What Gutenberg's printing press did for reading, today's Internet has done for publishing. Twenty years ago, sharing one's words with the masses required arrangements with a printing press or a radio station. The Internet has changed that. Now a penniless college student can post to a blog, and instantly anyone in the world can read it. What, then, are the ramifications of such great ease of publishing?
The Web's convenience for writers, combined with its ability to instantly bridge any distance, means that we have access to more than we can possibly read. Before us spreads a spectrum of opinions and data, some more reliable than others, many completely useless. How does the typical Internet user narrow this vast river of information to a stream small enough to understand? Human nature has already provided the answer, which the poet Emily Dickinson describes in the following stanza:
The Soul selects her own Society —
Then — shuts the Door —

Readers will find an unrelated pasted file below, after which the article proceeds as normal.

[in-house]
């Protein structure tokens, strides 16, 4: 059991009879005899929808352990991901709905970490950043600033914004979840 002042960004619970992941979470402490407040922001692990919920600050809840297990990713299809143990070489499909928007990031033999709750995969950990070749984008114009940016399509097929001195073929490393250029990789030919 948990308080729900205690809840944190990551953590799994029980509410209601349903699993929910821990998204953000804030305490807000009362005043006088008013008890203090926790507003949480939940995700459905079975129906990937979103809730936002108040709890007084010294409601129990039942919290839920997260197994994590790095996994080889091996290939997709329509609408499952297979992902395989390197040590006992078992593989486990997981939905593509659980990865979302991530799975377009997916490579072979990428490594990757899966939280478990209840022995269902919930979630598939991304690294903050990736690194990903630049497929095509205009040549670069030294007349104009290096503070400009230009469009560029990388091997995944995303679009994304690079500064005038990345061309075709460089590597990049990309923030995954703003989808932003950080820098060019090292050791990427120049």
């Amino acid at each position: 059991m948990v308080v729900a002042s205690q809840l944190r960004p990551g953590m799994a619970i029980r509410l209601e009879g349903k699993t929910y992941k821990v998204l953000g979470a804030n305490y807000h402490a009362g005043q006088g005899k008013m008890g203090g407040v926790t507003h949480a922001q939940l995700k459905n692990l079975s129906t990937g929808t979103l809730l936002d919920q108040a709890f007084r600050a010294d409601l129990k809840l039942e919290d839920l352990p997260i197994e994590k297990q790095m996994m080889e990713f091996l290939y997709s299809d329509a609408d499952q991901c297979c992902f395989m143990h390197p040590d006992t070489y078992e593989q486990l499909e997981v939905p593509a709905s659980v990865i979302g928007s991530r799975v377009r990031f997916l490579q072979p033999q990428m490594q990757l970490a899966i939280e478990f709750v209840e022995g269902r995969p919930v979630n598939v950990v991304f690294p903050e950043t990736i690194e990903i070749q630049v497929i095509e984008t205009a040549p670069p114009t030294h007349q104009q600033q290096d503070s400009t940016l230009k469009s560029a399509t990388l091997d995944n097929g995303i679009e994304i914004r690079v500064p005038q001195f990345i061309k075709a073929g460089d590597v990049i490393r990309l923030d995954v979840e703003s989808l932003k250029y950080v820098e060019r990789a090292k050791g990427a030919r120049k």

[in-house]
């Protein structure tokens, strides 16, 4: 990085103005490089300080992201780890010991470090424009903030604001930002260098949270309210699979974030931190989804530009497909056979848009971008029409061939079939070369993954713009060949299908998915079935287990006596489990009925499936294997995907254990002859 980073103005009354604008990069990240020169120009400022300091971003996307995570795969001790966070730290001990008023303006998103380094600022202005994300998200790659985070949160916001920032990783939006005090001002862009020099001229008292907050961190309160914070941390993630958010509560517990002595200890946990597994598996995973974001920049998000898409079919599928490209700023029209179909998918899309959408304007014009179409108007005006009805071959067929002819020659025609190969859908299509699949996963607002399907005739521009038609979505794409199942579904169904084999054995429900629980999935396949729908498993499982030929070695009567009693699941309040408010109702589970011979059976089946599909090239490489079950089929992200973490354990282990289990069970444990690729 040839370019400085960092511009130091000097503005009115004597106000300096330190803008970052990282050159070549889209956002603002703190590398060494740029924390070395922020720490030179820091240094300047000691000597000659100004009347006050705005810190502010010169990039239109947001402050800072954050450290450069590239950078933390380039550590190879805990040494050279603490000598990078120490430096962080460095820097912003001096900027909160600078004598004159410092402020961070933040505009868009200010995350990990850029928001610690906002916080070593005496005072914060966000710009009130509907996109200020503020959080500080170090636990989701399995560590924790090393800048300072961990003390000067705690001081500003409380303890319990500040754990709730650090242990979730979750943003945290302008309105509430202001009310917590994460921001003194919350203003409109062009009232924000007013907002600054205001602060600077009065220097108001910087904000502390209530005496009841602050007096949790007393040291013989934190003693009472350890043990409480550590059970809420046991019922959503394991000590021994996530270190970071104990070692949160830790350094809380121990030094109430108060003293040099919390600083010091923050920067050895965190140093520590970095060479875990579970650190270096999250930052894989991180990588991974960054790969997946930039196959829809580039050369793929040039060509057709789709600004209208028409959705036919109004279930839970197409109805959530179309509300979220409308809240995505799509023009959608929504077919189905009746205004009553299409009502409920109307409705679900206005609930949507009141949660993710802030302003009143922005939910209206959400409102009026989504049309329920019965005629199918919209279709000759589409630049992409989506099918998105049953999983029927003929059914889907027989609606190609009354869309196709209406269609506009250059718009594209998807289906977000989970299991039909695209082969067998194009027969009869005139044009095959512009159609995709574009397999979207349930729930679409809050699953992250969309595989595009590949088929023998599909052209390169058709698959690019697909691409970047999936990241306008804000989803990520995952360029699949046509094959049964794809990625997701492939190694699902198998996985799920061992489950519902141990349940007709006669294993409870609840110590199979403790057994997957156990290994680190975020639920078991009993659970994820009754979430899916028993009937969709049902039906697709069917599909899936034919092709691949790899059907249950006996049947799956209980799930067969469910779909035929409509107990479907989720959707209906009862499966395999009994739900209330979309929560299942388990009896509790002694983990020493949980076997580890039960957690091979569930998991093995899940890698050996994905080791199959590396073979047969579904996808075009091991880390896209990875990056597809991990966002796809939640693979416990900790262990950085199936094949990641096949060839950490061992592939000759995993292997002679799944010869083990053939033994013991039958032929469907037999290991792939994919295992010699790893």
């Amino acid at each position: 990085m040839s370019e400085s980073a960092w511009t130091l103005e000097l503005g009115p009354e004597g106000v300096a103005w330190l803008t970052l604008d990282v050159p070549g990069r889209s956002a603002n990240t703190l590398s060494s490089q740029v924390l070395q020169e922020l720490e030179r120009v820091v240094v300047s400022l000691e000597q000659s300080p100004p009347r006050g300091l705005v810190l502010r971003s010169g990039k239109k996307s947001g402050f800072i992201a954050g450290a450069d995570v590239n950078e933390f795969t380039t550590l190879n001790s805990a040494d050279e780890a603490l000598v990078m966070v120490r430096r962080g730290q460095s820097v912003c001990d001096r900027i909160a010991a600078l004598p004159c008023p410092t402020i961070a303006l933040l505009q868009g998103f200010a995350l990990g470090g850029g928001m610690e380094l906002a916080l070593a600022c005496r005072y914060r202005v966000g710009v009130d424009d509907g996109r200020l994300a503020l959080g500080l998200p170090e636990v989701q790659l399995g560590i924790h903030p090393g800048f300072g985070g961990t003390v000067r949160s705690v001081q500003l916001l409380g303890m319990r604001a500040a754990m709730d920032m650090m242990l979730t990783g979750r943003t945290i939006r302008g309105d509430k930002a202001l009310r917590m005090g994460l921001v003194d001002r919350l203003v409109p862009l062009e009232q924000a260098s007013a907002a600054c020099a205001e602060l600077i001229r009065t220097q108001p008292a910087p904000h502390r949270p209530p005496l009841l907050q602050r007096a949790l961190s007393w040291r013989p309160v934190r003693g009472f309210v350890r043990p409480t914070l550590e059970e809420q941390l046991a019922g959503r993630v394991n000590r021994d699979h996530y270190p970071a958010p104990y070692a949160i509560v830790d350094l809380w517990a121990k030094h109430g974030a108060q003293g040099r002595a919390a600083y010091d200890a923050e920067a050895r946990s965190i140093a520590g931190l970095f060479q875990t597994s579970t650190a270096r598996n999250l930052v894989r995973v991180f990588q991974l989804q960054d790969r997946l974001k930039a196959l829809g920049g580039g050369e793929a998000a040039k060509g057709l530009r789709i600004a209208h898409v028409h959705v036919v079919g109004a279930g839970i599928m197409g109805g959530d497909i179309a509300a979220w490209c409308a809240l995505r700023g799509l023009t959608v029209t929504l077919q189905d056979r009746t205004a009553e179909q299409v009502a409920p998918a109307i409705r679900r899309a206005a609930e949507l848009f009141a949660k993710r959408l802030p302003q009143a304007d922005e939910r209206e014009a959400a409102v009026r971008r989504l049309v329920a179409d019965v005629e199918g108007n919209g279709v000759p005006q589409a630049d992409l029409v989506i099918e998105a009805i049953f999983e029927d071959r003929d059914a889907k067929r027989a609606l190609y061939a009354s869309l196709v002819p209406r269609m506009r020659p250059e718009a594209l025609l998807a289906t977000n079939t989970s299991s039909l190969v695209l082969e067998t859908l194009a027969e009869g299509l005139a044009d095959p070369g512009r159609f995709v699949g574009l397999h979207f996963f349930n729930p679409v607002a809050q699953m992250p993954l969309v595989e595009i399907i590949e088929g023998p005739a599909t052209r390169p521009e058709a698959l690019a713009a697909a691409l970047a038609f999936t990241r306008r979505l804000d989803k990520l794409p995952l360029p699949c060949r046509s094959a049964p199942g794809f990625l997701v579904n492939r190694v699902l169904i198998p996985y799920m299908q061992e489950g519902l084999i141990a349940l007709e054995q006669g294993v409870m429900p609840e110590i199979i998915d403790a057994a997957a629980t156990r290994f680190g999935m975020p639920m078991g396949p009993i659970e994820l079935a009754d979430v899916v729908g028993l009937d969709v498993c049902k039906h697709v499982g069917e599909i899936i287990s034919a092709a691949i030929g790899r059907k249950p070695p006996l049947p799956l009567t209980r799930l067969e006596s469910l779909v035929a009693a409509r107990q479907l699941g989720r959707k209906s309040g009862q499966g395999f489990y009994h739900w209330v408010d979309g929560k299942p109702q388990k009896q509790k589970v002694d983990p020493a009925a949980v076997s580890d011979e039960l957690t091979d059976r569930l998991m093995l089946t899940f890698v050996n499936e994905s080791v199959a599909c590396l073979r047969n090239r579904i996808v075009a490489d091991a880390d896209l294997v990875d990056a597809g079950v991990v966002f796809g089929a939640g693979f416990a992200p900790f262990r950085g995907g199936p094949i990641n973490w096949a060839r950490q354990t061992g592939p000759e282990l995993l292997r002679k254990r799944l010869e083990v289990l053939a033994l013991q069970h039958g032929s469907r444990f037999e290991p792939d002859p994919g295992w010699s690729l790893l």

To her divine Majority —
Present no more —
A person in a metropolis of a million inhabitants finds a few close friends; likewise, an Internet user frequents a few favorite sites.
Now more than ever, we choose what we will learn and how we will influence society. We can spend hours surfing the Web and remain just as ignorant as we were before. Or we can focus on the best and most informative sources, finding them more quickly on the Internet than through other means. We can clutter the Web with meaningless babble, or we can use it make our mark in the world, whatever mark that may be. The Internet, like other technological advances before it, is a tool whose impact depends on the actions of the wielder.